2012: Some Signs of a Recovery But Downside Threats Remain


19th April 2012

Scottish Chambers of Commerce (SCC) have released their Business Survey results for the first quarter of 2012.  The survey, conducted in conjunction with the University of Strathclyde's Fraser of Allander Institute, reports a slight improvement in activity in the Scottish economy in the first quarter of 2012, but widespread difficulties remain for Scottish businesses.

Garry Clark, Head of Policy and Public Affairs at Scottish Chambers of Commerce, said:

'Our survey suggests that Scottish businesses have had a better start to 2012 than to last year, led by more positive indicators in manufacturing and tourism.  Across all sectors, except retail, the trends in orders and sales are stronger than at the same time last year and outturns are generally ahead of expectations at the end of 2011.  Businesses are now more confident as to the year ahead, but confidence varies between sectors and Scottish regions.

'Scotland's manufacturing sector now appears to have returned to modest growth after a difficult latter half of last year, with a stronger trend in new orders and high expectations returning in terms of exporting.  Importantly, our manufacturers are anticipating more positive trends in terms of both turnover and profitability.  There are fewer signs of recovery in construction and clearly here more Government support is essential to stimulate demand.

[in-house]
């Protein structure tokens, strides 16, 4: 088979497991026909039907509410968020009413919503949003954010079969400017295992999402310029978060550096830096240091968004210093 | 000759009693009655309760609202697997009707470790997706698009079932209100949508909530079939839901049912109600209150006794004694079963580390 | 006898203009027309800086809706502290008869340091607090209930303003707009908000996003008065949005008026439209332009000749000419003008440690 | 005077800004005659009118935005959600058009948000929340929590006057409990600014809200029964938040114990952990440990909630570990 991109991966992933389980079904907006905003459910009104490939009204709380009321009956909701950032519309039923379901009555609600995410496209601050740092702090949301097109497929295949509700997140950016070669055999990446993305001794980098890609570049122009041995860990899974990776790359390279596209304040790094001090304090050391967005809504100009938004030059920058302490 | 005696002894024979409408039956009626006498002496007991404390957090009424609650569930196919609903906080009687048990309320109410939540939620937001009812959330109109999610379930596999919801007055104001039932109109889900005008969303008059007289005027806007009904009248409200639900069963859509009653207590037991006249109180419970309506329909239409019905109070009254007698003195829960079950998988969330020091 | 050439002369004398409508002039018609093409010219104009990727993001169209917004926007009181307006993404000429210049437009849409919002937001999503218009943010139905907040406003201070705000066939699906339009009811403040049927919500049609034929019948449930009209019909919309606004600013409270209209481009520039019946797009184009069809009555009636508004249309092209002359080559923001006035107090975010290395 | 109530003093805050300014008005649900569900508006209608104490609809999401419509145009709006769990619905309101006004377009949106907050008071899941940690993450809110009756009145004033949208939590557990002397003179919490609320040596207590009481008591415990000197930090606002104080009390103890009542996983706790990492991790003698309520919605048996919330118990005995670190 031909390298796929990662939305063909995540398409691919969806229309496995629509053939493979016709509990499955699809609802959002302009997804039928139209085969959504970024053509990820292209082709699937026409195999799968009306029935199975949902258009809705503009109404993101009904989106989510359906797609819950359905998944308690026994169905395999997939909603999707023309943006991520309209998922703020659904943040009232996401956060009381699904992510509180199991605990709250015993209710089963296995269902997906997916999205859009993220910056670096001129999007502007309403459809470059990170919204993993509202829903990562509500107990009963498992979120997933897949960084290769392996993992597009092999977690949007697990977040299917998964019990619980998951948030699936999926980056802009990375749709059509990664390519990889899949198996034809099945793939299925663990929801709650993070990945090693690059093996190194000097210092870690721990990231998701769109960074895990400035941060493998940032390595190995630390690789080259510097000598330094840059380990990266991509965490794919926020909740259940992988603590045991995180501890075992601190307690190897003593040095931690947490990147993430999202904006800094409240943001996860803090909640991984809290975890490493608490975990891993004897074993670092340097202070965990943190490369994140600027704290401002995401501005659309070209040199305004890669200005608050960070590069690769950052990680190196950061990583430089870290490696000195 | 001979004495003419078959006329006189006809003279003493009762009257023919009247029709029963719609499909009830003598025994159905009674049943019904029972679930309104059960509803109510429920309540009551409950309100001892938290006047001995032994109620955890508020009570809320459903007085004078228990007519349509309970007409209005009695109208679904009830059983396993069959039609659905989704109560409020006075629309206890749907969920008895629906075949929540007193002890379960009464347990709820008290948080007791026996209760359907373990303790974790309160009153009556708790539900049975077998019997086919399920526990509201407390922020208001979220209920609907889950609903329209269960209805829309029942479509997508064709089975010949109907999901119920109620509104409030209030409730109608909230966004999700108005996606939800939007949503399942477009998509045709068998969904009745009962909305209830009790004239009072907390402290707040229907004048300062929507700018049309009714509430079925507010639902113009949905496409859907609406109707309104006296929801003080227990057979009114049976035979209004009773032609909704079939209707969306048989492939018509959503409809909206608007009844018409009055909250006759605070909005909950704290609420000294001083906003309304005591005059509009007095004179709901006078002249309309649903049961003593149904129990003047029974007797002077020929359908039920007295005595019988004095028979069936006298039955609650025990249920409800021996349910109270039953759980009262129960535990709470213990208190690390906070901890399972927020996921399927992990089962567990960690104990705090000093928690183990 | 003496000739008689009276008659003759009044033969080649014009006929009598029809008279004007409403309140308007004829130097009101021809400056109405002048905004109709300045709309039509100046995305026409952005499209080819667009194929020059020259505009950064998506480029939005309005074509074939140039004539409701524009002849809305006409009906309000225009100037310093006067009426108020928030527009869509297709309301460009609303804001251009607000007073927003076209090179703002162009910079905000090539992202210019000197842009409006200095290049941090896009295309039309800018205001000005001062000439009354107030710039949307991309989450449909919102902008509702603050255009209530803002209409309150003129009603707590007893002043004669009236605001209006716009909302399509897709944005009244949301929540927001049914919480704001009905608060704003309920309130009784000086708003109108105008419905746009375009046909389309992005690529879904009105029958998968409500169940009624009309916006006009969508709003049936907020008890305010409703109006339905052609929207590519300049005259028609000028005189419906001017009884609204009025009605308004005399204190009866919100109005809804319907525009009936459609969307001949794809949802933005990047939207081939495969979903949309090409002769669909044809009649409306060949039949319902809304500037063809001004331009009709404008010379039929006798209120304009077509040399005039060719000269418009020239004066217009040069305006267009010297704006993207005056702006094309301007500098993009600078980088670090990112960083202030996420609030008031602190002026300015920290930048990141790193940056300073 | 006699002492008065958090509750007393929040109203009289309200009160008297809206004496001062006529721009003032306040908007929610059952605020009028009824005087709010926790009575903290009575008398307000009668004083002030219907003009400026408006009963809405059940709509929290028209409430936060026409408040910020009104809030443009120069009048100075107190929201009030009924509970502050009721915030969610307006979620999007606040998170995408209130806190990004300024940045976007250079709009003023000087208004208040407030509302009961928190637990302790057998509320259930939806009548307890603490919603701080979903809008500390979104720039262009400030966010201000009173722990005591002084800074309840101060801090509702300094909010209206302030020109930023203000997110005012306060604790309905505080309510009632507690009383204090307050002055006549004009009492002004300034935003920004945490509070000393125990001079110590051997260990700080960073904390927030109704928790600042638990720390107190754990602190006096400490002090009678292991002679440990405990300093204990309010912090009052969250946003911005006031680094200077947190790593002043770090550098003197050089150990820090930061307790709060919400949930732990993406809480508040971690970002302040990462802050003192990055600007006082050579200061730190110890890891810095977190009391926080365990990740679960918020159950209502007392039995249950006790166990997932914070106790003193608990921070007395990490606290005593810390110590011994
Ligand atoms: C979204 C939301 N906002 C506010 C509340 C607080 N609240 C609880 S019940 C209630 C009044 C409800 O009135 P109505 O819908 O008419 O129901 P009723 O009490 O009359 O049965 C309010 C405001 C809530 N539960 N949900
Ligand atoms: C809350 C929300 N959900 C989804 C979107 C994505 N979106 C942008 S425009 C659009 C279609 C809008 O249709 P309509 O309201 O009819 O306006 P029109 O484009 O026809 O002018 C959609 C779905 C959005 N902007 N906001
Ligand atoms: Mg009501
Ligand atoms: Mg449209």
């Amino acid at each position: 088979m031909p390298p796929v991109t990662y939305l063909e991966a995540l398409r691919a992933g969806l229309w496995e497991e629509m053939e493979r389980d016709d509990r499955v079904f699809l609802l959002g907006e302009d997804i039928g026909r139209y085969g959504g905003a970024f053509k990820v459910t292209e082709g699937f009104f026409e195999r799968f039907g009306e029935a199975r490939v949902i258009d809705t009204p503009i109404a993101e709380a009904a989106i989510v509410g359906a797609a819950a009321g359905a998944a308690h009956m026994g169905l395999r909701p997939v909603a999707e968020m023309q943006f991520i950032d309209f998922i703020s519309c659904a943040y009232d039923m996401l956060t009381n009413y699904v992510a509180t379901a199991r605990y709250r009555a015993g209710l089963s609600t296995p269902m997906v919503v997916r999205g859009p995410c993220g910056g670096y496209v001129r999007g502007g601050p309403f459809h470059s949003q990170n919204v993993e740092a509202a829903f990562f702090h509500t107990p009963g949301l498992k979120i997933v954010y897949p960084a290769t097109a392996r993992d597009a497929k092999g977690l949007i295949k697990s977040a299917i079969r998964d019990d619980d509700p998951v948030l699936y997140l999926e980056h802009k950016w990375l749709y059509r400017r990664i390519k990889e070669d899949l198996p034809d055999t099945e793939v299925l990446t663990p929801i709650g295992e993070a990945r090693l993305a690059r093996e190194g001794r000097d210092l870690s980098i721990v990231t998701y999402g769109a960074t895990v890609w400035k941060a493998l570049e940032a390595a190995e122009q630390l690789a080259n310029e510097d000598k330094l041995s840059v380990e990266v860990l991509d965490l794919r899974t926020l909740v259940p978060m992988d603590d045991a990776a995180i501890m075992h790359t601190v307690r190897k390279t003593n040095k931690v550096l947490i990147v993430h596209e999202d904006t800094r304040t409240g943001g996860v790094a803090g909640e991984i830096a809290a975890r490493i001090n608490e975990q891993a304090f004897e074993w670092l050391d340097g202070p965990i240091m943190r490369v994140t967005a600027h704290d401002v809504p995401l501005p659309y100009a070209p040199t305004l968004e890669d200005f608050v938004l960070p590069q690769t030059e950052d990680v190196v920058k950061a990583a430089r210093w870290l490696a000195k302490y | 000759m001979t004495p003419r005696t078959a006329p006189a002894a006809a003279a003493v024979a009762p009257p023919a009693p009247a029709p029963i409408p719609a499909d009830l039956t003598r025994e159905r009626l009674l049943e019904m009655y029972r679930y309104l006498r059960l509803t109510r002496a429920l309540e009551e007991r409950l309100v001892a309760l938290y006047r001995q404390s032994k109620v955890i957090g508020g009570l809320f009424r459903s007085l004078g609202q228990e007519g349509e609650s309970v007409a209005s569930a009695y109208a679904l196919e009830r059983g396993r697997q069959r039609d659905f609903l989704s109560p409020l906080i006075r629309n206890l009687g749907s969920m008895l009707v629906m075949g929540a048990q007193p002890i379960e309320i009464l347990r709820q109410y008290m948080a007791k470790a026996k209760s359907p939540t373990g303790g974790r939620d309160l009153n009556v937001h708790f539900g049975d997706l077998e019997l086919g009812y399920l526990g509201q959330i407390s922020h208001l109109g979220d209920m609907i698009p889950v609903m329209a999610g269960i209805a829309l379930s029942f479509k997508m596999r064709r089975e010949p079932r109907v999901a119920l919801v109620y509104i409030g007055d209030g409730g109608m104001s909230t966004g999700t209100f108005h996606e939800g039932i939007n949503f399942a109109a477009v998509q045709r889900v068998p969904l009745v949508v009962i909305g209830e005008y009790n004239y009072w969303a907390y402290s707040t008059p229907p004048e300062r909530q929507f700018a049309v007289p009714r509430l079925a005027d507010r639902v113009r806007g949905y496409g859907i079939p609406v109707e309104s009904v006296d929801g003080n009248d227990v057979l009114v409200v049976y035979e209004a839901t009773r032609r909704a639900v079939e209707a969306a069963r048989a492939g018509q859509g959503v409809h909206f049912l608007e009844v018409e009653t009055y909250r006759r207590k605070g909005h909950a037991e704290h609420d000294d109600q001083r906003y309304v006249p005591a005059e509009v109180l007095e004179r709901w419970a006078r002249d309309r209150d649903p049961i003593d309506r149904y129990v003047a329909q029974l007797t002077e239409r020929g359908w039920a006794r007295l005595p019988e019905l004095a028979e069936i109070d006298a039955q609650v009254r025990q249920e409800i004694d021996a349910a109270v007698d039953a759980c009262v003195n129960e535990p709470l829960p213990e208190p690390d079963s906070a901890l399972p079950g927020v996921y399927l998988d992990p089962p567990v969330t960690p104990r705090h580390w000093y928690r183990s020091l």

'Tourism businesses reported a better than anticipated first quarter and expectations for the year ahead are at their highest levels for four years.  Importantly, the return to a positive trend in daily rates means that the hospitality industry may be becoming less reliant on widespread discounting to fill accommodation.  However, looking behind the tourism data reveals differences between urban and rural businesses, with concerns over the cost of transport, including ferry travel, being widely cited by rural and island businesses and this could have a material effect on their ability to attract visitors over the year ahead.

'The recovery remains tentative and uncertain and Governments at both the UK and Scottish level need to act to support and encourage the recovery and to recognise that a one size fits all approach is not always appropriate and that specific measures may be required to ensure that our rural and island businesses can grow and remain competitive.  This is particularly true in terms of fuel and transport costs and, unless these are addressed, it may become more difficult for rural and island businesses to attract new customers.  On a wider level, it also underlines the need for the UK Government to consider an extension of the 5% VAT rate for tourist related businesses and to devolve Air Passenger Duty, giving the Scottish Government the opportunity to reduce this tax to a level more appropriate to Scotland's airports and use the proceeds to invest in a new Air Route Marketing Fund, designed to boost Scotland's direct international connectivity, making our country a more attractive destination for tourists and inward investors and facilitating new exporting opportunities.'

Back to news